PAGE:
Year Released: 2000
MPAA Rating: Unrated
Running Time: 84 minutes
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“The Tell-Tale Heart” is Dave Lawler’s inspired version of Edgar Allen Poe’s famous thriller. Lawler tells the story from the mindset of a young Italian girl named Sally (Aida Angotti). New York City is the backdrop and works as a perfect locale for this film. After killing her transvestite boyfriend, (Robert Manning), in self-defense, Sally realizes that she actually gets pleasure from murder. She decides to dispose of the body herself, and so begins her schizophrenic journey. Sally is slowly going crazy, but is sane enough to pass as a regular person. She meets a cop named Bobby (Scott Ellis) and the two quickly fall in love. But Sally’s obsession continues to haunt her. She begins to fantasize and plot the murder of her landlord (I.W. Firestone), a blind old man, who she also nurses. The fact that she could have complete control over another human’s life seems to propel her to the act. Bobby, meanwhile, is investigating the murder of Zoe. He has almost no clues to go by and thinks he’ll never get close enough to uncover the murderer. Little does he know…
“The Tell-Tale Heart” is a hypnotic thriller that captures the dark and gloomy feel of the Poe original. Lawler uses a unique camera style that, like Sally’s state of mind, keeps us close to the edge of sanity. The performances are interesting and the actors are well-cast. So why have I given this film only three stars instead of four? The Achilles heel of this film is the production value. I understand the financial constraints that can overwhelm an indie film, but some of the mistakes could have easily, and cost-efficiently, been taken care of.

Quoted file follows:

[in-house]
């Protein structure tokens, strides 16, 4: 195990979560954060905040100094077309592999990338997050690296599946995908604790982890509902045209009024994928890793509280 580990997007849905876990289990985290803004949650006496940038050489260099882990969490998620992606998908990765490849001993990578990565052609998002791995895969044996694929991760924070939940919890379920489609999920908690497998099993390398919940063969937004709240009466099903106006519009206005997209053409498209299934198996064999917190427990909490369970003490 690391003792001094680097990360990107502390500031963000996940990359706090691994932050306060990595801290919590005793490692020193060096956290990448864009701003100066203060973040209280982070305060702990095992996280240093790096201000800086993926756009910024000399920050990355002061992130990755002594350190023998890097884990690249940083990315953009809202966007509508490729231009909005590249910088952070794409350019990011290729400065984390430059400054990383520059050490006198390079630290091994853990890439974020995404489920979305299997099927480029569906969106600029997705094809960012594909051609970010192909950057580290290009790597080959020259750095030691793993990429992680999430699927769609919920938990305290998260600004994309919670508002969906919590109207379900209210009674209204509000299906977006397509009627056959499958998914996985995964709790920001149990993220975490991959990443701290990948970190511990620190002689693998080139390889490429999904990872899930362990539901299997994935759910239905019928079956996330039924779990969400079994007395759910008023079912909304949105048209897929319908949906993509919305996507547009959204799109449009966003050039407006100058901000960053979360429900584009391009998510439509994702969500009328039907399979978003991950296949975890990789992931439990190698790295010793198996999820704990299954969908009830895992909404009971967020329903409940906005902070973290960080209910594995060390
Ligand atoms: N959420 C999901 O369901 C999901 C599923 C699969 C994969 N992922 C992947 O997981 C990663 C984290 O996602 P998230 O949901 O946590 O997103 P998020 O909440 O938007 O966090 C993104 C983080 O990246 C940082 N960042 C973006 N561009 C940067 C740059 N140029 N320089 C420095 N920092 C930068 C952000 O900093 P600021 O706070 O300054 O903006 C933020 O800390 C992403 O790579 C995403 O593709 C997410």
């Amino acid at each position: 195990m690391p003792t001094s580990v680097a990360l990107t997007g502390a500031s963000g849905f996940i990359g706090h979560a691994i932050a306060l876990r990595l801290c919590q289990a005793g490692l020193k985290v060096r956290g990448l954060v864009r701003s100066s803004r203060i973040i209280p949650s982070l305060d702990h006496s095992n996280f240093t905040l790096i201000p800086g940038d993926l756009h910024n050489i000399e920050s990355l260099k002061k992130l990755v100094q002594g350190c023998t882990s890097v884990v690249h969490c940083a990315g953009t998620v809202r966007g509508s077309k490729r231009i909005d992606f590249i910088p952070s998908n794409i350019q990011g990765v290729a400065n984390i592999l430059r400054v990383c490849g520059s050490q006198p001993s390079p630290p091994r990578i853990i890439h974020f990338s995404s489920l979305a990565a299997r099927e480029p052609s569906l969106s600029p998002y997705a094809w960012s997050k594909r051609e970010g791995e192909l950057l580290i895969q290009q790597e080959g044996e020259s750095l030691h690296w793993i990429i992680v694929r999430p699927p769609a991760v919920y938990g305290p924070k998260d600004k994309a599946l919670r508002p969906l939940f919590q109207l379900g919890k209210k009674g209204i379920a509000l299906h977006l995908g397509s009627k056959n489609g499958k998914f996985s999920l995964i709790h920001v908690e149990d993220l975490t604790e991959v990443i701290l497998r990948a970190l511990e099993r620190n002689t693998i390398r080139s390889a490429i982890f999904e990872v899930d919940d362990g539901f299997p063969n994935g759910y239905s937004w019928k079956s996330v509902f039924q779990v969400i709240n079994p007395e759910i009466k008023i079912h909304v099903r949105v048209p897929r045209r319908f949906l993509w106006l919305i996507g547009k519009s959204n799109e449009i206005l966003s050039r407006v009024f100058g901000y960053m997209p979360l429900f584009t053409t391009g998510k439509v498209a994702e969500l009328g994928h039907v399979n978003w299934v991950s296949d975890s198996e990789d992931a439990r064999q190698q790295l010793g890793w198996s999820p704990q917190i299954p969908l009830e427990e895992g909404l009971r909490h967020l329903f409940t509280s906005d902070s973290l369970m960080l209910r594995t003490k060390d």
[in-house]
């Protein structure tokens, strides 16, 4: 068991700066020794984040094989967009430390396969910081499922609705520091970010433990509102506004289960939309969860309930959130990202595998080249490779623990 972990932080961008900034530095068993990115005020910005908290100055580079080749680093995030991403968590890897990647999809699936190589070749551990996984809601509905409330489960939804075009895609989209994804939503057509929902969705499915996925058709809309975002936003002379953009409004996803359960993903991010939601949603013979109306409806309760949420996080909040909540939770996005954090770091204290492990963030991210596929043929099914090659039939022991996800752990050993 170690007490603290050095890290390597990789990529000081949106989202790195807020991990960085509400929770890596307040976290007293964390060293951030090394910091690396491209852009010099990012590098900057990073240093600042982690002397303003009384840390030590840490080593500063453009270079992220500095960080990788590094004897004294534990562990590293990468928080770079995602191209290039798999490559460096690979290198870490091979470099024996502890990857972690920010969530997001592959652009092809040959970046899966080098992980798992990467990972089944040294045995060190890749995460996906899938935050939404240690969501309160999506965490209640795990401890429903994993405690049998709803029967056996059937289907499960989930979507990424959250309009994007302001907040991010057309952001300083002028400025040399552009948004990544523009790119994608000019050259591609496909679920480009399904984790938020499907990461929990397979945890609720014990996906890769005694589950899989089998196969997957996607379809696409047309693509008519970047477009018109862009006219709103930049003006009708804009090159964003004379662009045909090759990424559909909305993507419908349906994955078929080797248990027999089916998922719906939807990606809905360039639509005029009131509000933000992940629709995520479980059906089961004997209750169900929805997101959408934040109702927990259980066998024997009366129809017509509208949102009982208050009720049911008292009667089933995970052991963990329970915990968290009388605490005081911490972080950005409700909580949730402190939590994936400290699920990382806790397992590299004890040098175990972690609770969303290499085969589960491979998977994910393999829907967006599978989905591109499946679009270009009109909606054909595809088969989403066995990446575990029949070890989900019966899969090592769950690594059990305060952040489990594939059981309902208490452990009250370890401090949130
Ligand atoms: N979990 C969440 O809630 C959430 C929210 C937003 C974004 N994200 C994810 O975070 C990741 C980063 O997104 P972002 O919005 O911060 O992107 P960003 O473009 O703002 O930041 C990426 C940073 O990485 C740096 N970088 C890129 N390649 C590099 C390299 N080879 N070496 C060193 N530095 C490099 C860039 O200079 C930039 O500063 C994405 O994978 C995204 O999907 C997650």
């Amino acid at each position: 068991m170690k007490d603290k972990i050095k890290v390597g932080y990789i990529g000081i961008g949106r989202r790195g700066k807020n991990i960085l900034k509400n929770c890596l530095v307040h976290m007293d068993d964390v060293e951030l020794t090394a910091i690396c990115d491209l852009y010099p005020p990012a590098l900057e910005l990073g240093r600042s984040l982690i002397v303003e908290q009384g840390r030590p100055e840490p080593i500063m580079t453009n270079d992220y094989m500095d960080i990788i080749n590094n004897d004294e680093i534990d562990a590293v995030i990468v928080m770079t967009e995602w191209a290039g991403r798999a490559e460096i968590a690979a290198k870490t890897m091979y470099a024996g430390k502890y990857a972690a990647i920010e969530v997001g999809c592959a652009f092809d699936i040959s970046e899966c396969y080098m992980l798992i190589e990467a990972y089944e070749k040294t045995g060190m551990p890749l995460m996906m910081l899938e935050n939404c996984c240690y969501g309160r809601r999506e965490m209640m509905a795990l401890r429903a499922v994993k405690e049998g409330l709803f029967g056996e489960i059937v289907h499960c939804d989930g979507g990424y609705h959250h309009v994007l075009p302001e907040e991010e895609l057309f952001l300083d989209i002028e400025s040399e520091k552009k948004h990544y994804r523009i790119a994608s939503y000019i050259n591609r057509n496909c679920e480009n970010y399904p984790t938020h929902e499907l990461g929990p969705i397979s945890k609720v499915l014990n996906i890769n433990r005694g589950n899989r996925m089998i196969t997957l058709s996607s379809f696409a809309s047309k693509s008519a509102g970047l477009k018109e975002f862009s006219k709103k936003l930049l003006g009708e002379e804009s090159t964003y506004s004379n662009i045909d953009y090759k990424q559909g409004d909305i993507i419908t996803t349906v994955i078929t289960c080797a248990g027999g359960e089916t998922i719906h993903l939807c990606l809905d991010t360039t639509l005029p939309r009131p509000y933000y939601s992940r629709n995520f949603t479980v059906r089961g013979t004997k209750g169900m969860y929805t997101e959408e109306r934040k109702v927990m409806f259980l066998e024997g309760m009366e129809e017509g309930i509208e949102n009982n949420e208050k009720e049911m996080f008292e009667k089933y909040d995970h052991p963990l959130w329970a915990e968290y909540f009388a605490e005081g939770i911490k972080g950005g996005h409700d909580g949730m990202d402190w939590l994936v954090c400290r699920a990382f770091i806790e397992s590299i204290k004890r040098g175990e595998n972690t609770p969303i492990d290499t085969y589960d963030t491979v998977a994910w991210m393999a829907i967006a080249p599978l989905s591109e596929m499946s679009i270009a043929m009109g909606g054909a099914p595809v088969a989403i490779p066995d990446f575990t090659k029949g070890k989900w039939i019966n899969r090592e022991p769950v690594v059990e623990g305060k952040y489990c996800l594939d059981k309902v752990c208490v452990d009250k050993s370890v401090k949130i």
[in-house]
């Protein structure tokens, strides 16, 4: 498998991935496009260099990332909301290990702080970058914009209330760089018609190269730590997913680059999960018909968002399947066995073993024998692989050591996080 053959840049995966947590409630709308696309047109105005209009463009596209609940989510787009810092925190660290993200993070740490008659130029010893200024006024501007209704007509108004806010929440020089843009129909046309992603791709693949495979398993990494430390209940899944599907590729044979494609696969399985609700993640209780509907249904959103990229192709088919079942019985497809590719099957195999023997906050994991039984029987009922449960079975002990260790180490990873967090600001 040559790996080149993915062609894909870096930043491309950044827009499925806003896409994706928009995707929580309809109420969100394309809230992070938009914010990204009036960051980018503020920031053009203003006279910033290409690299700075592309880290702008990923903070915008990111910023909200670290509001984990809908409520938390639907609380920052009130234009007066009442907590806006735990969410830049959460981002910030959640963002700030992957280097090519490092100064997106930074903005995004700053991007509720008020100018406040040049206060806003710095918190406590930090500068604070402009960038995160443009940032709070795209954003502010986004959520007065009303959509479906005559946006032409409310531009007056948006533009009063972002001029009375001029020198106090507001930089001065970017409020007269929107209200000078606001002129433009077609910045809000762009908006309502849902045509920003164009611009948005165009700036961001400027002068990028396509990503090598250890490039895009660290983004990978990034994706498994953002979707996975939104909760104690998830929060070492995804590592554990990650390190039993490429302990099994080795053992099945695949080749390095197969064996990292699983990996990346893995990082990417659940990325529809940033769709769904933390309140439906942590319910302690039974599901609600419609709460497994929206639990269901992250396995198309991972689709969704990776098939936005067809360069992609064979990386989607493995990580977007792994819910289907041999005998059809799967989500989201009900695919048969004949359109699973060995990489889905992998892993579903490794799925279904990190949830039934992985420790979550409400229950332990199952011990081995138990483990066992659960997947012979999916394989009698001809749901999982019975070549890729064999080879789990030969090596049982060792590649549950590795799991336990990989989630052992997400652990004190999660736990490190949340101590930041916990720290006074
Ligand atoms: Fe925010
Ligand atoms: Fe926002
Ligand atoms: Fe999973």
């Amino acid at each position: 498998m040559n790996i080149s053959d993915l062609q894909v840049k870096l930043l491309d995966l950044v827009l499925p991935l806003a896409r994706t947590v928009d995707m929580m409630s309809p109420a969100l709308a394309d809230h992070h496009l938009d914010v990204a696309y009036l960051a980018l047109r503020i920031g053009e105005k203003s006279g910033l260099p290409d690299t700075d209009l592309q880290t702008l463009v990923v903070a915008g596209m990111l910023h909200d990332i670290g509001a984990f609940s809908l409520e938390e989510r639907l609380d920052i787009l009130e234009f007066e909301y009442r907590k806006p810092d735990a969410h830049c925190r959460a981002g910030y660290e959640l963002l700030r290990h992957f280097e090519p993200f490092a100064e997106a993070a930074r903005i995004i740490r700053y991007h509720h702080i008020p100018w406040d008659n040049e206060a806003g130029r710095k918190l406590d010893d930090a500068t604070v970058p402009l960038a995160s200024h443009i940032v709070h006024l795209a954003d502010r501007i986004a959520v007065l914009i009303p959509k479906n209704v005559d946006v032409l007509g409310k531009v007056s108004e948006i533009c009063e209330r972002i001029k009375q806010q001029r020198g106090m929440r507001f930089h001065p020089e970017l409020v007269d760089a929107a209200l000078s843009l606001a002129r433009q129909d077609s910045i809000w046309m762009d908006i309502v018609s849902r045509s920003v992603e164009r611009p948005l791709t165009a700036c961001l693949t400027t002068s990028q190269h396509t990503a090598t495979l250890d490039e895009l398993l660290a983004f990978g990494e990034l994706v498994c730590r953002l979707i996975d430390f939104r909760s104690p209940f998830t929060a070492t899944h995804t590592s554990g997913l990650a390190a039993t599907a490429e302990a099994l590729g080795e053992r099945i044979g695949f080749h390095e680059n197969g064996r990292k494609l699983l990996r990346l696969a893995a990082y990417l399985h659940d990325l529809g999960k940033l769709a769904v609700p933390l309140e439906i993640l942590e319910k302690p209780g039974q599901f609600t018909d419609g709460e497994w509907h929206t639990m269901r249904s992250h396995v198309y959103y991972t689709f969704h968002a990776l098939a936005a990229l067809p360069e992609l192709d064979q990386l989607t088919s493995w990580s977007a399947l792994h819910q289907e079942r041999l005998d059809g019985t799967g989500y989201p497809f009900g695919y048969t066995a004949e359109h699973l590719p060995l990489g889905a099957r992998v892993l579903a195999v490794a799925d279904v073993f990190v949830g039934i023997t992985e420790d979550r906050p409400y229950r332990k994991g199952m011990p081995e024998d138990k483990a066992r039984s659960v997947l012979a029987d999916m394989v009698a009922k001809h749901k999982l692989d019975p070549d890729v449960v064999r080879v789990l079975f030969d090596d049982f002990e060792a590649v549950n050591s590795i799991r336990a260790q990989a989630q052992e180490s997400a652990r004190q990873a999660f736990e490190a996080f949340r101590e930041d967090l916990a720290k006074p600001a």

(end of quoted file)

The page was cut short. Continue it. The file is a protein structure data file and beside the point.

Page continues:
First, one of the most important elements to an independent film is sound. That’s right — Sound is crucial! The shot can be slightly out of focus, the exposure can be a bit too hot, but the sound must always be audible. Most of the film’s exteriors could have been fixed with a better microphone or even a better wind filter.
Second, if you can’t light the scene with the style you were hoping for, the natural look is always acceptable. Too many scenes were over, or under, lit. Lighting is basically an additive or subtractive science, and math doesn’t seem to be the director’s best subject.
And finally, never take dictatorial control over the set. Always get dependable help to assist with lighting, sound, and photography. I saw Dave Lawler’s name at least a half dozen times during the credits for jobs such as lighting, boom, and other similar tasks. You might be the best person for the job, but having the second-best is good enough when you’re just starting out. Doling out responsibilities allows the director to do their true job on the set, which is directing the film.
Posted on May 23, 2000 in Reviews by George A. Valdez
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